In those moments of silence imagination finds the freedom to explore its limits.

Back to architecture, sort of.
Peter Merholz has recently referred to Stewart Brand's "How buildings learn".
I find myself suddenly thinking: what do they dream?

Posted by fabio sergio | 8:30 PM | permalink


November 20, 2002

34 North 118 West is a twist on interactive narratives with a bit of GPS/positioning magic thrown into the mix.
The story unfolds on a Tablet PC, based on movement through RealSpace.

"Imagine walking through the city and triggering moments in time.
Imagine wandering through a space inhabited with the sonic ghosts of another era.
Like ether, the air around you pulses with spirits, voices, and sounds.
Streets, buildings, and hidden fragments tell a story.

Cool phrase of the day : "The landscape becomes the interface".

Posted by fabio sergio | 1:58 PM | permalink


November 18, 2002

Steven Johnson has got a weblog!
Just last week I finished re-reading Emergence and had wondered why such an influential thinker was missing a first-person presence on the web.
His sudden appearance feels a lot like a gift.

I also just received three emails from friends telling me they returned from this year's Doors of Perception conference.
I'm green with envy.
Fortunately Matt Jones has been easing the pain with daily reports. Thanks.

Posted by fabio sergio | 7:06 PM | permalink


November 15, 2002

Connected mobile devices have been steadily incorporating every possible feature miniaturization has allowed to squeeze into the little things.
On the software side micro- browsers, Java-based games, PIM-like applications, MP3 players and AM/FM radios are just some of the standard features usually found on European models.
On the hardware side no serious high-end cell phone can at the moment lack at least a color screen, a camera, infrared and bluetooth capabilities, headset and USB ports and so forth.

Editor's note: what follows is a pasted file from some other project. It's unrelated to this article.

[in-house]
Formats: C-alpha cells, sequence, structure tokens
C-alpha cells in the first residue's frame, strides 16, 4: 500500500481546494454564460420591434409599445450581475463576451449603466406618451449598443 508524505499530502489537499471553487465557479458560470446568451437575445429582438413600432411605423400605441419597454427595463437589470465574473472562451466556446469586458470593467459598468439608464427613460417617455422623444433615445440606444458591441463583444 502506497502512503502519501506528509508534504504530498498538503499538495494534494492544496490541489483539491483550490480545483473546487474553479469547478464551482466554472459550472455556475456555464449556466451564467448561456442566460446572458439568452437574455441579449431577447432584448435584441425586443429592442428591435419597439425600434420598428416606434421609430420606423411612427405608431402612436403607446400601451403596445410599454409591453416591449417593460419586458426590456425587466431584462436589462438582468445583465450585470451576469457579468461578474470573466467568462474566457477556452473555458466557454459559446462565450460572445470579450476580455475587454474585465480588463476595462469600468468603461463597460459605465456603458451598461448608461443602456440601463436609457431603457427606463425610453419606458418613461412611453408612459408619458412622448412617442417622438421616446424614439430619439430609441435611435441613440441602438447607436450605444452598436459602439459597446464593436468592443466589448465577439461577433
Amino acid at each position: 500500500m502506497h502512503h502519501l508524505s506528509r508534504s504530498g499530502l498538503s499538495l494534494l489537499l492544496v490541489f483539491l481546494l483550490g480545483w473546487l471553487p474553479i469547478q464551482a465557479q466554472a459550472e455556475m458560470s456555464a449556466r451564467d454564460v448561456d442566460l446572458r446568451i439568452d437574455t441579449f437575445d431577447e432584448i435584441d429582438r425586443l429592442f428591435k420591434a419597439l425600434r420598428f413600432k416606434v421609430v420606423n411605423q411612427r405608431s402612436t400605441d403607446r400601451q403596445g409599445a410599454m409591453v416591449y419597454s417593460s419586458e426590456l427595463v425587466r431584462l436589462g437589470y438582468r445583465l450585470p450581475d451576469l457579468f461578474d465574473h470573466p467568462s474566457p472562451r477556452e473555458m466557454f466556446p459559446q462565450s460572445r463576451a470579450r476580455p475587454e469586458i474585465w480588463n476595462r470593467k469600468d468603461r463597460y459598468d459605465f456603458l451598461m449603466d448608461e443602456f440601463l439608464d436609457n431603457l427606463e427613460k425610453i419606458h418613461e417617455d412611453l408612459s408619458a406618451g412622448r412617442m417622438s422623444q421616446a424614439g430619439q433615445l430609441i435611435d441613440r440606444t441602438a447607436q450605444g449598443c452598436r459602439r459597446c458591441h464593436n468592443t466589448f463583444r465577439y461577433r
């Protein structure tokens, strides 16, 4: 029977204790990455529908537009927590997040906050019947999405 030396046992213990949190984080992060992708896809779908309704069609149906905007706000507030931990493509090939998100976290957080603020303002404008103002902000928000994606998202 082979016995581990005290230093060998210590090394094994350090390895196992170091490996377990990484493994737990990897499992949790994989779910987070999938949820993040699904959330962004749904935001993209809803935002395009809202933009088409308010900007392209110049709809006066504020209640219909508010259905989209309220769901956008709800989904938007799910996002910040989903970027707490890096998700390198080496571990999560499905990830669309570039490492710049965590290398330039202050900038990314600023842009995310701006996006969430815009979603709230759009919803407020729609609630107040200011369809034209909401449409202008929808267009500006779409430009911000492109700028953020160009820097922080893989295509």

In the old continent Nokia’s 7650 has led the way and the others have been following suit.

While convergence advocates are probably grinning the first direct consequence of this trend has been that both in Europe and Japan the latest generation of mobile phones is actually bigger than the previous one, breaking the “smaller is better” paradigm that had resulted in models only hobbits could feel comfortable using.
The other consequence is that the SUI (Solid User Interface) of the phone has simply started to get in the way. If you’ve ever tried to play Doom on the 7650 you’ll know what I mean.

How big can a cell phone get before it's perceived as "too bulky" for everyday use?
How many buttons, joysticks and switches can you super-glue on these devices before the basic functionality of the phone gets too complicated for the average user?

To tackle these problem manufacturers have been exploring opposing directions, and it appears Nokia has been quietly leading the pack as usual, at least judging from the onslaught of upcoming products they have recently announced.

On one hand they have been aggressively addressing specific needs and markets segments with models like the N-Gage, practically a Game Boy in disguise (with Sega partnership to go with it), or the 6800, an SMS and email platform that builds on the 5510’s misfortunes to see if the concept that failed with teen-agers will work with professional users.